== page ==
‘On Blintzes!’ : Holidays: For Jews wanting a Christmas Day alternative, Canter’s deli has become a tradition of its own.
It was Christmas morning, and like a lot of other Jewish Westsiders, Michael Schwartz and wife Tamara Bergman decided to have themselves a merry little deli.
As Bergman, 33, explained, last year she and her husband had driven all over town, trying to find a restaurant that was open. This year, they headed straight for Canter’s, the venerable restaurant and delicatessen in the heart of the Fairfax District, arguably Los Angeles’ most Jewish neighborhood. As Bergman said, “Fairfax is hopping, just like any other Tuesday.”
On a day when few stores and other public places are open, going to the deli has become a holiday ritual for many Jews. An order of whitefish is as good a way as any to escape the relentless presence of Christmas carols. (As one young man quipped, for Jews, caroling means visiting your Aunt Carol.) But what to do with the rest of the day? A lot of people would rather stand in line at the movies than watch “It’s a Wonderful Life” and other Christmas fare on TV.
Christmas morning, Canter’s and other delis are haimish (that’s Yiddish for homey) havens for all those who decide eating a blintz would be a nice way to pass the time their Christian neighbors devote to tearing open presents.
As a result, Dec. 25 is Canter’s busiest holiday (Mother’s Day is runner-up). On a typical Christmas, manager Gary Canter reported over the mid-morning din, 10,000 people will come to the Fairfax Avenue noshery. They will consume 300 dozen bagels, 700 pounds of corned beef and 500 matzo balls, the latter, of course, floating in bowls of chicken soup.
For Schwartz and Bergman, the trip to Canter’s was part of a conscious effort to give their holidays a Jewish flavor, largely for son Phillip’s benefit.
Phillip is 3, just old enough to begin comparing Santa Claus and the Maccabees, the heroes of Hannukah. Like many Jewish parents before them, Schwartz and Bergman decided that, given Santa’s public-relations machine, the Maccabees could use a little help from their friends.
“This year our house was sort of aggressively Jewish,” said Schwartz, 32. The Hollywood family put a menorah in the window, decorated the house in traditional blue and silver and gave Phillip presents each of the eight nights of the Festival of Lights. Gifts included a train and a video featuring the Berenstain Bears.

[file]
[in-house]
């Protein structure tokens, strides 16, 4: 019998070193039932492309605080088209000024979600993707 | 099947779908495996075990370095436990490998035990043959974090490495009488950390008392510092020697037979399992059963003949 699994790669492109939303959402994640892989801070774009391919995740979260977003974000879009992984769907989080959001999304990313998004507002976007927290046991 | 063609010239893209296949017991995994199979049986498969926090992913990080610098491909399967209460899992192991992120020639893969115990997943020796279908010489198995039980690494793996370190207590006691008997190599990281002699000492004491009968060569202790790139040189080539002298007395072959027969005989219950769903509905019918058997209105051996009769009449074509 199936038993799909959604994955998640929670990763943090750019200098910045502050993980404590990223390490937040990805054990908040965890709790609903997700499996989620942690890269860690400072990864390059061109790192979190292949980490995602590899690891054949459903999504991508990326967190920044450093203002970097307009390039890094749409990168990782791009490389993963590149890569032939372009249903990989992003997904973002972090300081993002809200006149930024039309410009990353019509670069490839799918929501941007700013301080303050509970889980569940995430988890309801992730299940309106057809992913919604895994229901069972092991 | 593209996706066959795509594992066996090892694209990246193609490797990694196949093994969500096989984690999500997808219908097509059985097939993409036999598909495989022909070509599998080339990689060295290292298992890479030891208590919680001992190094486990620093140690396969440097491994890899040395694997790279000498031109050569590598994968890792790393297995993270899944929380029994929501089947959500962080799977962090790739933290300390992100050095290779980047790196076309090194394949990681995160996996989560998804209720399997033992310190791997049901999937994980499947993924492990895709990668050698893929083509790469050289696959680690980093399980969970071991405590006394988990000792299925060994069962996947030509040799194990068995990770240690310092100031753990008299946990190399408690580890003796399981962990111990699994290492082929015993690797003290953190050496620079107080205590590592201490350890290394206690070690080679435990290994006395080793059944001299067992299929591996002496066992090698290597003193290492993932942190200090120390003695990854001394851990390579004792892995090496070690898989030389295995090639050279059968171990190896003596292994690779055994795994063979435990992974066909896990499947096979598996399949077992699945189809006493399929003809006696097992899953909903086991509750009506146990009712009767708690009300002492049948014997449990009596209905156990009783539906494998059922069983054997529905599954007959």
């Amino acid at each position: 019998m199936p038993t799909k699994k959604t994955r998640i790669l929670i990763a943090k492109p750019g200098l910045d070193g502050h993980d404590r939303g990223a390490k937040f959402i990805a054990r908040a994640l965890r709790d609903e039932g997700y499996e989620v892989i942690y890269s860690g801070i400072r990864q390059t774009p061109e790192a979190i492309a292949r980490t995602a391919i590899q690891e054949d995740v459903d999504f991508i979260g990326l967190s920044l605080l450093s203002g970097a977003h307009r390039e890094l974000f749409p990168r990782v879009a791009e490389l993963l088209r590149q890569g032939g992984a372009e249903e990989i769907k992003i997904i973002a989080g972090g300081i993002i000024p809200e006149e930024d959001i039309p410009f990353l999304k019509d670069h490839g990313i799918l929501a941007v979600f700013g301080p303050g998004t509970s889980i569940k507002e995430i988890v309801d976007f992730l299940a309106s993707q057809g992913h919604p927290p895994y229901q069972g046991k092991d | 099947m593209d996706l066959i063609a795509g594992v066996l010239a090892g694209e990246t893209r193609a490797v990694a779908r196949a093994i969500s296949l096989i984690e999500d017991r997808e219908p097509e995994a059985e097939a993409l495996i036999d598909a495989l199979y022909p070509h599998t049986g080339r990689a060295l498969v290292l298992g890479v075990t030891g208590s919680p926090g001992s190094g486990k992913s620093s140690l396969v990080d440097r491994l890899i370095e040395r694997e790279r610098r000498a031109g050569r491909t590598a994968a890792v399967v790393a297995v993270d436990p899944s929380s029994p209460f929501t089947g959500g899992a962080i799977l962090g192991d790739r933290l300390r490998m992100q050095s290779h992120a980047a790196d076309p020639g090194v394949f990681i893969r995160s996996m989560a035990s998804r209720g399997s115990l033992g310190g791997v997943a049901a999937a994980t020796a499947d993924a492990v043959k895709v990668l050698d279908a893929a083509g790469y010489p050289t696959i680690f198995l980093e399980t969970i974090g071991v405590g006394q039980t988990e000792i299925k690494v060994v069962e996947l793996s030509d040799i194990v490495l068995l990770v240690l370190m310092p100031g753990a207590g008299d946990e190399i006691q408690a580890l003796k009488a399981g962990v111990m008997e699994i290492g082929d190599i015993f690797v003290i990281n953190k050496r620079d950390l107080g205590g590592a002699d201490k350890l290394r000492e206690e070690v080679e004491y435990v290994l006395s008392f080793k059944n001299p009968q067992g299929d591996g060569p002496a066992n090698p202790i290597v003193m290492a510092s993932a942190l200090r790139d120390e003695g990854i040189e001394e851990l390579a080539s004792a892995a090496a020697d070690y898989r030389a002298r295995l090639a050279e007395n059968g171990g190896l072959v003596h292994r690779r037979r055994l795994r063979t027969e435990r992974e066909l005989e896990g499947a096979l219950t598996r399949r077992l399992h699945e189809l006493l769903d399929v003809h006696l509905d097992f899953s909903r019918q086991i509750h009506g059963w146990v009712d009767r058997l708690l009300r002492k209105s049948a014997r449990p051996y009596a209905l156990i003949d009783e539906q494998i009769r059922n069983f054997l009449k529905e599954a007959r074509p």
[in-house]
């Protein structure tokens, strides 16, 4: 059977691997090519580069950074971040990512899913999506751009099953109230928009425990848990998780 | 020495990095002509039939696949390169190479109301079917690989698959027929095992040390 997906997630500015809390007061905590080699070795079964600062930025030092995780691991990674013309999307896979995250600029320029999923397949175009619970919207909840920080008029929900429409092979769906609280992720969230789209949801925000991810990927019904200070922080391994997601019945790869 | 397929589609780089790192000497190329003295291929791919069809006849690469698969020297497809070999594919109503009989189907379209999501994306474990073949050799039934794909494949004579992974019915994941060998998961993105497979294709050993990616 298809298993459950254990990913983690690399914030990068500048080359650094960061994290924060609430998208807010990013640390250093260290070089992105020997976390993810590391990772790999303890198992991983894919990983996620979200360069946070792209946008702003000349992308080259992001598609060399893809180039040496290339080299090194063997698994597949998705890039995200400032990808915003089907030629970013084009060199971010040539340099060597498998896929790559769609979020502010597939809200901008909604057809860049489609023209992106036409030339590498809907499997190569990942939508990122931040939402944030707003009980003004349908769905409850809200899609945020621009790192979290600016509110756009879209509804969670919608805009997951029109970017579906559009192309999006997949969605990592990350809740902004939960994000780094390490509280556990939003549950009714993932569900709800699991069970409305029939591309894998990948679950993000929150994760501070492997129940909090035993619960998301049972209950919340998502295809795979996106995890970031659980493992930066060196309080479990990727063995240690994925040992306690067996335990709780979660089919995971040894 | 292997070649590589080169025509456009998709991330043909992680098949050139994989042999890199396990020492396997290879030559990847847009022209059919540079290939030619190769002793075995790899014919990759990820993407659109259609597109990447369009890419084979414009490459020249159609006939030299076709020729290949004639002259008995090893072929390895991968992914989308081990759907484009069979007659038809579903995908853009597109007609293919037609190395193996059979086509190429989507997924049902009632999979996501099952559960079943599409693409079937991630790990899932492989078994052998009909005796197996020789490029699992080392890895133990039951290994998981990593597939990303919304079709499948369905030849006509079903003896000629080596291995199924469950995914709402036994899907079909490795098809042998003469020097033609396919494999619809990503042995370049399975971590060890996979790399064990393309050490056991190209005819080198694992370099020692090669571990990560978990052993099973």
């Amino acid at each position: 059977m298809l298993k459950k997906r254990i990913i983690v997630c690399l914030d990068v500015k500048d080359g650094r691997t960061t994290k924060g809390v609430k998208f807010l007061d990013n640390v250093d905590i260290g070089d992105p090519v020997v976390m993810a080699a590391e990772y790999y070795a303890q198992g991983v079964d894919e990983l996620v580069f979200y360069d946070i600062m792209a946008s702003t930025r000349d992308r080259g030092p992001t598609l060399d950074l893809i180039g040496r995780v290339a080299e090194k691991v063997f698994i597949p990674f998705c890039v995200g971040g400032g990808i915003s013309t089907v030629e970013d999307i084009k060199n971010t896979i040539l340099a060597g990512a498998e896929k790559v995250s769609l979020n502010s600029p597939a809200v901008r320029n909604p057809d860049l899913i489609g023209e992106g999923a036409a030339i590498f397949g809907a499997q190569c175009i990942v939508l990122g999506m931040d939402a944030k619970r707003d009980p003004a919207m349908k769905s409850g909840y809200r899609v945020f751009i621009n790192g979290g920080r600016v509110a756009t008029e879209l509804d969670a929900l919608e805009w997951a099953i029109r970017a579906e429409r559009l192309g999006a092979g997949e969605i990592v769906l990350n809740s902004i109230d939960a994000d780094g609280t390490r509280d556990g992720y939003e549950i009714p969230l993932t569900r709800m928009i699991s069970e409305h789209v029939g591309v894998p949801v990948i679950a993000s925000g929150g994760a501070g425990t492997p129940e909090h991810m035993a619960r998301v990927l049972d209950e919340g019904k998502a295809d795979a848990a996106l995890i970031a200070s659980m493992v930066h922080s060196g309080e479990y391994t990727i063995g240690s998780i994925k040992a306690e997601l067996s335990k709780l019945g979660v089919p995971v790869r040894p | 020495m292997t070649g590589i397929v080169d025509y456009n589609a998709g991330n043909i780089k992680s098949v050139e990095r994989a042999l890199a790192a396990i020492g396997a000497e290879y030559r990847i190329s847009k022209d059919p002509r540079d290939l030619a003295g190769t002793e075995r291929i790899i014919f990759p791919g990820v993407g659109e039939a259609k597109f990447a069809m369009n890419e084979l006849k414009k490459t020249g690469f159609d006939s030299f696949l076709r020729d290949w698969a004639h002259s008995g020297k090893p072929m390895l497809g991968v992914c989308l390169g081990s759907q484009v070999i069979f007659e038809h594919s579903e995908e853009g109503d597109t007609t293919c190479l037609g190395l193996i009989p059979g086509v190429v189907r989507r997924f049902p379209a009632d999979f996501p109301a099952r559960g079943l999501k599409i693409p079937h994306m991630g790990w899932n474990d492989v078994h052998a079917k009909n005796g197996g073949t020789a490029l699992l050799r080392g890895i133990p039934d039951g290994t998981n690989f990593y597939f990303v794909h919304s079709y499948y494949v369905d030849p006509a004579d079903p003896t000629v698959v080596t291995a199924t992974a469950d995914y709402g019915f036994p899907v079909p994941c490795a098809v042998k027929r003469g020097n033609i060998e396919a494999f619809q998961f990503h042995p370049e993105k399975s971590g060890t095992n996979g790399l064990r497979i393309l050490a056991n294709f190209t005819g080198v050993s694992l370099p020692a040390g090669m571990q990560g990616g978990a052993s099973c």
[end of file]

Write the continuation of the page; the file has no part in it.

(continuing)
Phillip seemed to think Canter’s was an excellent place to spend the morning, but Schwartz wasn’t sure what they would do next. “He’s kind of young for ‘The Godfather Part III,’ ” Phillip’s father noted.
Irene Cammorata was at Canter’s with friend Judith Davidovis. Cammorata’s son, Teddy, who is 9, was spending Christmas morning with her ex-husband. Teddy, who is Jewish, had asked his dad, who is not, to forget the Christmas tree this year--for environmental reasons. “He told his father he didn’t want to have a tree killed just to put some stuff on it,” Cammorata recounted.
Davidovis said she finds some Christians insensitive to the feelings of Jews at this time of year.
“It’s ironic,” Davidovis said. “Jesus was born a Jew. He died as a Jew. He never converted, and he never decorated a tree.”
The Arouestys and the Rosenfeldts had driven to Canter’s from West Hills in the San Fernando Valley. When she was growing up, Jackie Arouesty said, she had been the only Jew in a group of eight girlfriends, and she spent Christmas visiting each and every one of them. Over the years, she and her husband developed a Christmas Day tradition of their own.
“We go to the Jewish bookstores and buy Jewish books and records,” she said. “If we need a tallis (a prayer shawl), we do it Christmas Day.”
The Arouestys now share their holiday ritual with their friends, the Rosenfeldts. “Before she introduced us to Fairfax, we used to go to Frazier Park (near Tejon Pass) for the snow,” Helen Rosenfeldt said. “And on years we don’t go to a deli, we go to a Chinese restaurant,” Sam Arouesty said.
Jeanie Finkelstein, who lives in Encino, was at Canter’s with her family and their friends, the Mincs. She likes the idea of doing something Jewish on Christmas, even if it’s just eating lox. “Especially now, with everything that’s going on in the Middle East, you want to be a little more Jewish,” she said. “You feel the whole world’s against you.”
The Finkelsteins and the Mincs thought they would go see “The Godfather Part III” later in the day.
On Christmas afternoon, George and Eve Suranyi were queued up outside the Mann Criterion in Santa Monica with their son, Ed, who was visiting from Northern California.
The Suranyis, who are Jewish, were waiting to see “The Godfather Part III.” As to how they started the day, George Suranyi explained, “First we went to the deli . . . “